Saturday (August 10) saw the return of Marlborough Rising Talent at the Town Hall – a free event showcasing the musical ability of various performers from the Marlborough area. This year the musicians each played a longer set, mostly made up of original songs, an admirable feat considering the ages of those who took part.
The first up was Ann Liu Cannon, a singer-songwriter who is based in London, but is originally from Marlborough. She took the brave decision to begin the set (and the event itself) with an acapella solo performance, which proved to be a powerful moment and an ideal opportunity to display her impressivevocal range.
Another original, False Hope was more upbeat and was complimented by Ann’s sweet vocals that had a maturity beyond her years. Overall a remarkable set from a talented individual.
The next act was Rhett O’Connor, who was one of the strongest performers from the Avebury Rocks festival back in June. Although he delivered a more introverted set, his song writing ability shone through, and he proved to be the favourite of the audience members who I spoke to.
Gentler songs like Letters to No One were interspersed with heavier melodies like Crack Your Teeth and Sour Optimism, which all shared the poetic quality that marks Rhett’s songs from the rest. It is telling that a young fan asked for an autograph at the end of his performance – perhaps he recognised that the 17-year old has a promising future ahead of him.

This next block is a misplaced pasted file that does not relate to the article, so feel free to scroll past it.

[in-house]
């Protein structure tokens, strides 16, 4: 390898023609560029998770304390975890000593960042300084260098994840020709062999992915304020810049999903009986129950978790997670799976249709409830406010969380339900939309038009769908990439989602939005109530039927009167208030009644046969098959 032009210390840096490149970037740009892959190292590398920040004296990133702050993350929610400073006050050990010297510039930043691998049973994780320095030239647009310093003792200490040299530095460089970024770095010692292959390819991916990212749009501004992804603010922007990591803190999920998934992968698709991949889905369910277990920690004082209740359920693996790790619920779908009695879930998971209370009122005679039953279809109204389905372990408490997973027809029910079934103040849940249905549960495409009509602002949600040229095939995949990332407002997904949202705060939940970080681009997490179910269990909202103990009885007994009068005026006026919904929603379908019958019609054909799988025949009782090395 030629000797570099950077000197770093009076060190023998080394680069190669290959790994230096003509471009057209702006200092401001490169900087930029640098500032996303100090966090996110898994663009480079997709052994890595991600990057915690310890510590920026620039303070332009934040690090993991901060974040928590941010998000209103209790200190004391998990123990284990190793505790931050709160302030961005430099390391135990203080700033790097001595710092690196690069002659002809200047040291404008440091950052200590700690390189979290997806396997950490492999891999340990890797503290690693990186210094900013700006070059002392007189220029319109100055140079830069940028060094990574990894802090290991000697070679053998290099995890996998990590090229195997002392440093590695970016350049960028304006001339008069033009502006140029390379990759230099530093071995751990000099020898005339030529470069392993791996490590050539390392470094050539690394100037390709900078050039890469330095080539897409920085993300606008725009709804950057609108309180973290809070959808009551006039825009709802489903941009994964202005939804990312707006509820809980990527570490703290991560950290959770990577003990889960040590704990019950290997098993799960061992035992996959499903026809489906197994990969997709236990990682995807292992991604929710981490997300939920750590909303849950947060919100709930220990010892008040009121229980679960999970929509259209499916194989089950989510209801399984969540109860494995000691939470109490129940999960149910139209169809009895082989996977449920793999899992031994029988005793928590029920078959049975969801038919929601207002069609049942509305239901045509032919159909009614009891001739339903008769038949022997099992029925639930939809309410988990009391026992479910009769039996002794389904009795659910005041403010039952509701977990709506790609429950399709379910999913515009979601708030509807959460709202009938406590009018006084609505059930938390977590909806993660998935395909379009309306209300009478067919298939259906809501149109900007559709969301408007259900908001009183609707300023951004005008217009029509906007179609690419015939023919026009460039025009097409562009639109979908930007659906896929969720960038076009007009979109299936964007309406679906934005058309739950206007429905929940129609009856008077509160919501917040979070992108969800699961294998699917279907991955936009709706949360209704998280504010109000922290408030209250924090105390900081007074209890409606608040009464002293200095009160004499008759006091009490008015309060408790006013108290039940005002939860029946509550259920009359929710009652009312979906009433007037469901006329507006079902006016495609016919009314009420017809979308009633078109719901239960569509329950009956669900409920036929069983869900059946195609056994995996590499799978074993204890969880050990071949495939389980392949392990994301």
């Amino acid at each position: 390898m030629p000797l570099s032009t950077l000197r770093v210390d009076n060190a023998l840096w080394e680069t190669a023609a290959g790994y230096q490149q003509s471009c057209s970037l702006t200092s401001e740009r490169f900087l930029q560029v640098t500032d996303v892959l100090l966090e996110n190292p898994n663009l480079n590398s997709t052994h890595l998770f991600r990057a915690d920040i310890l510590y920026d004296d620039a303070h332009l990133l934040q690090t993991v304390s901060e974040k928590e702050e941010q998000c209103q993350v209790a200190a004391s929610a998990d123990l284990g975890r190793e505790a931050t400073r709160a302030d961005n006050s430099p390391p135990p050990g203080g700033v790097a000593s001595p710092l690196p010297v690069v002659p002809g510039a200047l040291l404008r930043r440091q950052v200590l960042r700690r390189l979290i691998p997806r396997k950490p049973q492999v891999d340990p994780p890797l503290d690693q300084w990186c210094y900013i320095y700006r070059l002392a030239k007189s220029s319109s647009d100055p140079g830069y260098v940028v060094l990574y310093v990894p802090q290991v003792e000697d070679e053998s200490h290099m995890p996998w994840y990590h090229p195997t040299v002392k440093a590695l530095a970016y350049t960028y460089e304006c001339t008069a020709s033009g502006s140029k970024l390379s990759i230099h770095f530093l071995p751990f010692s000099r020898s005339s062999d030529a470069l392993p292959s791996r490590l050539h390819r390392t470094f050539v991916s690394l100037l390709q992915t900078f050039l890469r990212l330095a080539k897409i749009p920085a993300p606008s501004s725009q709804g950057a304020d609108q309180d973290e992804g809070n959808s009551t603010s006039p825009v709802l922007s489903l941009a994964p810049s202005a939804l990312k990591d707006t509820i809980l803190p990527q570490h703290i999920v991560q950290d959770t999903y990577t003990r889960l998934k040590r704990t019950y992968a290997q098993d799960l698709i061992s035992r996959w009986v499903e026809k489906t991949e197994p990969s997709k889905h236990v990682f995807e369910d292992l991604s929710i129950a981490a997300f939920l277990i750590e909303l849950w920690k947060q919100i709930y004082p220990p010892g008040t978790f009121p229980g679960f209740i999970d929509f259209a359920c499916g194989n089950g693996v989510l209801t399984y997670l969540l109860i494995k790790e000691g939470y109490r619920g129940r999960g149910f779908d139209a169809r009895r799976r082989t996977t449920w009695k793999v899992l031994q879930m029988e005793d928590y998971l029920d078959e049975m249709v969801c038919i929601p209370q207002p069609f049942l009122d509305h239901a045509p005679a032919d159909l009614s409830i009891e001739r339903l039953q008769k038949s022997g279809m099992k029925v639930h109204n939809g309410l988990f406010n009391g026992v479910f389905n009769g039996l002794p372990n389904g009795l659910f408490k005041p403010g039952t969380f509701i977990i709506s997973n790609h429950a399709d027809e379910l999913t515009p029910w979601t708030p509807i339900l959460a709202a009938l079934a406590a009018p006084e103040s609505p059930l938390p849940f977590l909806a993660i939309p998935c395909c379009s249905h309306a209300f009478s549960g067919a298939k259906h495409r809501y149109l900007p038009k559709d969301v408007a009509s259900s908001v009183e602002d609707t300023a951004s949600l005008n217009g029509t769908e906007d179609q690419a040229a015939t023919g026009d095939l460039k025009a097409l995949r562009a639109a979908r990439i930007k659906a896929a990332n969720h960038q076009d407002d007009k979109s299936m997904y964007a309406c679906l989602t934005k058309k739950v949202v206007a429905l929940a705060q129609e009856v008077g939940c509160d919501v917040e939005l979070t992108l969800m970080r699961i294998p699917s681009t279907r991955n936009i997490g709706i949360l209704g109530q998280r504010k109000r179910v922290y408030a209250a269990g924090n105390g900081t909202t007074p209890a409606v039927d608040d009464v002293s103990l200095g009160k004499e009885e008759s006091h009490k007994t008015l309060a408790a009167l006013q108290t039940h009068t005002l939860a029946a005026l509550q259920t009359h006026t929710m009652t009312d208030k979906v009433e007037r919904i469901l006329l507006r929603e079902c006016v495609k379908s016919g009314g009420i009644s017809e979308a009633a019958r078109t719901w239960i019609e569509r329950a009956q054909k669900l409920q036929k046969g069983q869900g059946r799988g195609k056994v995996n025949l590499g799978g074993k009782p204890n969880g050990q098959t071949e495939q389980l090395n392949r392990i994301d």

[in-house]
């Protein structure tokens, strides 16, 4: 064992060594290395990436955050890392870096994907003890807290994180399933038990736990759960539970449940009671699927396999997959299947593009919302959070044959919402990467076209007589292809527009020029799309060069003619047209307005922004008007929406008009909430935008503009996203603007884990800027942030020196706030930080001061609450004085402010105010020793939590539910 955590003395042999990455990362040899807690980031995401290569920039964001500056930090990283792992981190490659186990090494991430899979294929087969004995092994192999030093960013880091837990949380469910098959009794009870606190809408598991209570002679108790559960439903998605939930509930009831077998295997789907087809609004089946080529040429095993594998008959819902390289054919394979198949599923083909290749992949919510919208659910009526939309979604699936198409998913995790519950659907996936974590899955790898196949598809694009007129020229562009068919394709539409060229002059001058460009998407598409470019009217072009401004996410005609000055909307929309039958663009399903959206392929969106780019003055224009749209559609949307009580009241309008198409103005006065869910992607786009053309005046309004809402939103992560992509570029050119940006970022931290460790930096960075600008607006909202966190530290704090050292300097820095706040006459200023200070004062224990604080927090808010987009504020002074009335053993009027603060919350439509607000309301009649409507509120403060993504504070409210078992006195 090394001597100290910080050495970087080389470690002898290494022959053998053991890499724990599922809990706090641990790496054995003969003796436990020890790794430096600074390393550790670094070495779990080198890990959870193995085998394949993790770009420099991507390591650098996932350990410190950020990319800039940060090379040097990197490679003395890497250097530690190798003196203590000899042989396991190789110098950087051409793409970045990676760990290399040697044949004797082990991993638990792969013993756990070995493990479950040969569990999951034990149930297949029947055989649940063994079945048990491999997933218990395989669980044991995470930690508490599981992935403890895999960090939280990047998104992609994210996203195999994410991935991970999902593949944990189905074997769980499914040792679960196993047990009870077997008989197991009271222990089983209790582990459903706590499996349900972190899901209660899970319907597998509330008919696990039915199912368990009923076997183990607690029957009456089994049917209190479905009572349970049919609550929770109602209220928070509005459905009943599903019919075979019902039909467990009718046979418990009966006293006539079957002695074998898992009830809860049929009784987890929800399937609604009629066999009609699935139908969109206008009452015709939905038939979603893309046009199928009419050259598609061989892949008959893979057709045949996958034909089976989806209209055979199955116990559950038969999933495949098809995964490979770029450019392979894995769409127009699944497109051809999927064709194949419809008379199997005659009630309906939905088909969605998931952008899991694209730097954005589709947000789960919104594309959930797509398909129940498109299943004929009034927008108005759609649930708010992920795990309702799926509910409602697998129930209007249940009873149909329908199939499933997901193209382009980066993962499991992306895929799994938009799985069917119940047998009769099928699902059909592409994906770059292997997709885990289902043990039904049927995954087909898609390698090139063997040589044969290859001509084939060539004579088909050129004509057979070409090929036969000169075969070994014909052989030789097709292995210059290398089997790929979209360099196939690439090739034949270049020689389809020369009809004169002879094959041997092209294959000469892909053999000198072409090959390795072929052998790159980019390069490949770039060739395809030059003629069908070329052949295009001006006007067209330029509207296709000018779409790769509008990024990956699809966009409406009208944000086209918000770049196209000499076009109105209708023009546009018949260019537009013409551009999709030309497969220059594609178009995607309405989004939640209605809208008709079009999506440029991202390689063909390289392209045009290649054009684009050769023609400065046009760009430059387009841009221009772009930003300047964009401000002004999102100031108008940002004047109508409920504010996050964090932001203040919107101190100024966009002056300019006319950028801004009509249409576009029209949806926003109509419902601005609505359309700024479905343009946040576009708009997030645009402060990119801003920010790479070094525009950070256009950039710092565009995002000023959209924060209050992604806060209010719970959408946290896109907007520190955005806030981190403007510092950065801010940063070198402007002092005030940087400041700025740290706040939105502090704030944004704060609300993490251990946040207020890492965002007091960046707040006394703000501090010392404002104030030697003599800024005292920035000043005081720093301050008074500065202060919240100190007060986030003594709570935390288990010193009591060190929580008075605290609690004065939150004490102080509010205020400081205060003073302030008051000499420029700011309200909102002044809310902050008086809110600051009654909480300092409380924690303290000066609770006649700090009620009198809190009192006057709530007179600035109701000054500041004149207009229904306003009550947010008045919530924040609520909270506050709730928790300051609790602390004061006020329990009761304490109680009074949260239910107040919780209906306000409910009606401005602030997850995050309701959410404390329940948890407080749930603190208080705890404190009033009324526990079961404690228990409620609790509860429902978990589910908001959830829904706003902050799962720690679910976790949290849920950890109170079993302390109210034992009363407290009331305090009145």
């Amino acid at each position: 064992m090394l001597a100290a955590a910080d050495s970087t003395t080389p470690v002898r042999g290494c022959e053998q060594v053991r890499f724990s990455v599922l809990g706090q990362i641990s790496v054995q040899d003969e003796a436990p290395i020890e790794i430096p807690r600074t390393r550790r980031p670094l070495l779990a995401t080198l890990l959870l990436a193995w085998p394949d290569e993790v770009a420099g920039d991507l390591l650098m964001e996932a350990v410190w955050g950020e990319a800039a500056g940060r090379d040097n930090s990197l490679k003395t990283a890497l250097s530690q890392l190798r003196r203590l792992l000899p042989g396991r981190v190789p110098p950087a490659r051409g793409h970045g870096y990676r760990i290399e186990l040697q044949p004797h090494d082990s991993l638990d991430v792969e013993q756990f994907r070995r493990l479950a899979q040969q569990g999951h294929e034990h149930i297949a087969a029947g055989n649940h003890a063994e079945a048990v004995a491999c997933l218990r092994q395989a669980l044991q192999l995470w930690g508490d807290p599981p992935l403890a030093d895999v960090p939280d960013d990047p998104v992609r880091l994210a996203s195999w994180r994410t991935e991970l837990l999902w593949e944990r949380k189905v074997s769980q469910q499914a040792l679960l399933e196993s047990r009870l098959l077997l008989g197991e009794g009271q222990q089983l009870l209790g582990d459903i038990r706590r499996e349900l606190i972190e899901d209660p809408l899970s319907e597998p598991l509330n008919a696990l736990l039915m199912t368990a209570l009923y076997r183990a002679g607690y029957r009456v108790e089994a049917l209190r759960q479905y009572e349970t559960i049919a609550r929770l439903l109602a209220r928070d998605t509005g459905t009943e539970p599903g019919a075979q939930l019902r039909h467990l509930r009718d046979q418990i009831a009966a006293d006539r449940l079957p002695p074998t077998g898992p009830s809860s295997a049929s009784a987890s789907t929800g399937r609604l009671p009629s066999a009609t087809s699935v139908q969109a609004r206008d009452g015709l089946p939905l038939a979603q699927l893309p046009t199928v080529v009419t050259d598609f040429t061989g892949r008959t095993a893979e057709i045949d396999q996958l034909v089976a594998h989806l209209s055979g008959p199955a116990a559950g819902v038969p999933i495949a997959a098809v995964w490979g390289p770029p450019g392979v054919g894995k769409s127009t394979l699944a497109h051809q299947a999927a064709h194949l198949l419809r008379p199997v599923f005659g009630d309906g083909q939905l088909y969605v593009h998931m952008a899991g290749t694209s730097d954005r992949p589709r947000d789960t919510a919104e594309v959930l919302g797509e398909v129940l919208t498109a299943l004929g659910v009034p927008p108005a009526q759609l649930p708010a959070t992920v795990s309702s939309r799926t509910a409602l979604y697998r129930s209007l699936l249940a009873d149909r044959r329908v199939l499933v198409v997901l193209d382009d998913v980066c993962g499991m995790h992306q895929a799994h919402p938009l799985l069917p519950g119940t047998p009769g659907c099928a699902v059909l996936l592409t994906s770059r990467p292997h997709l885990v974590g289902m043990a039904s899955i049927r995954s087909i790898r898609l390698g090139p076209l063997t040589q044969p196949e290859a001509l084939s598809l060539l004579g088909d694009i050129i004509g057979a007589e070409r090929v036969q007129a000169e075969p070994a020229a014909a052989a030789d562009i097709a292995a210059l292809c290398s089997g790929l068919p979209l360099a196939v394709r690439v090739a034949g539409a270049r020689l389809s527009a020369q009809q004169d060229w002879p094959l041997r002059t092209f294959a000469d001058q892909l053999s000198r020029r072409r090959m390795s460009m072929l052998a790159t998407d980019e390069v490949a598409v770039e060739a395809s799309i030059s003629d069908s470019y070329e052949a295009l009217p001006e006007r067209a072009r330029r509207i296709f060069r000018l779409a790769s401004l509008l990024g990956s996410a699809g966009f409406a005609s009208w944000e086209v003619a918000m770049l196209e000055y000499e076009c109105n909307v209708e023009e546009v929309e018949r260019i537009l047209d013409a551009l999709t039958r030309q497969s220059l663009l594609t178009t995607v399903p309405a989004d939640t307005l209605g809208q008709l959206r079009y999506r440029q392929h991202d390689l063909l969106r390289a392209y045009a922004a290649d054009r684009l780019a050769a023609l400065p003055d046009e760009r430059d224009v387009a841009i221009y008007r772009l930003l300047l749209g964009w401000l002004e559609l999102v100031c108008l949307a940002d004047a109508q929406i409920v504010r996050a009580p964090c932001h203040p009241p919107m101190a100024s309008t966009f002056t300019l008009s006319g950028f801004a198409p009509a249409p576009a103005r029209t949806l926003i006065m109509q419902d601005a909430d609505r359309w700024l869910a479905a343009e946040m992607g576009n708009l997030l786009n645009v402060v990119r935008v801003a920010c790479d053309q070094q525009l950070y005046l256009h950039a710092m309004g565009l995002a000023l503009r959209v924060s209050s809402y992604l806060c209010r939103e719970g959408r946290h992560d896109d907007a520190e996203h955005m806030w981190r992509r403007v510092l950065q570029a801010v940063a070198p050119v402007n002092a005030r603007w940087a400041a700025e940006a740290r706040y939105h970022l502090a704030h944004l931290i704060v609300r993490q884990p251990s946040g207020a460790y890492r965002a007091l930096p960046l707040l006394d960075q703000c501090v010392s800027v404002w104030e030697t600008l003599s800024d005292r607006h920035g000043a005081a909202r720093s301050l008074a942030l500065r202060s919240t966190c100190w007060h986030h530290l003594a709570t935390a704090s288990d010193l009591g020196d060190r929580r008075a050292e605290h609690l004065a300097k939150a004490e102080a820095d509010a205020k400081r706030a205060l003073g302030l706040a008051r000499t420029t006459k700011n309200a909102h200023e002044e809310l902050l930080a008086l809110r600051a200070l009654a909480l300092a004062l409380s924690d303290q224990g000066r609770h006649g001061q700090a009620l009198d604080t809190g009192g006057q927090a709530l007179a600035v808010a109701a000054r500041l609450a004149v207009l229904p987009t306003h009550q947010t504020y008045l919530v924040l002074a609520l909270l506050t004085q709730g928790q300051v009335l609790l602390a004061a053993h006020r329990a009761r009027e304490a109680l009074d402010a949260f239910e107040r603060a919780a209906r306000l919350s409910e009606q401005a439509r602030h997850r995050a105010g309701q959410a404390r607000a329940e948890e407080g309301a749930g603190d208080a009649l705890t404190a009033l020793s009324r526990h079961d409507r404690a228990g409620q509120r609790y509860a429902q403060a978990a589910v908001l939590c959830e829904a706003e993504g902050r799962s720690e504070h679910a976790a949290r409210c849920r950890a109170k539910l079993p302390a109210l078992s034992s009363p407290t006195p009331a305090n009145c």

Rae Elias delivered a confident, soulful set, aided by the accomplished guitarist Perry Sangha (a member of the band Wilding who supported Flyte later that evening) whose instrumental really brought the songs to life.
While some of the songs felt more like a display of vocal ability rather than a heartfelt performance, it was clear that Rae is a brilliantsinger with a lot of personality. Her cover of Can’t Help Falling inLove was well received by the audience, and she had some good originals too – Roundabout was particularly catchy.
Amie K performed an acoustic folk set in a duo – they had a very good instrumental sound and their voices worked perfectly together. Many of the songs werefeel-good and energetic, however I would have liked to have heard more variation to make their act more interesting.
Drew Burke, who played towards the end of the event, is a folk singer songwriter from Swindon, whose first single Wait made the Glastonbury Festival Longlist in 2017. It was evident that he was a skilled singer who had a great rapport with the crowd. However, I felt that his music would have better suited an evening performance, as the content was quite intense for a Saturday afternoon.
It was great to see Marlborough’s burgeoning music scene represented in the young talent at this event. Hopefully it will be better advertised next year, so that more people will take advantage of a few hours of great free entertainment.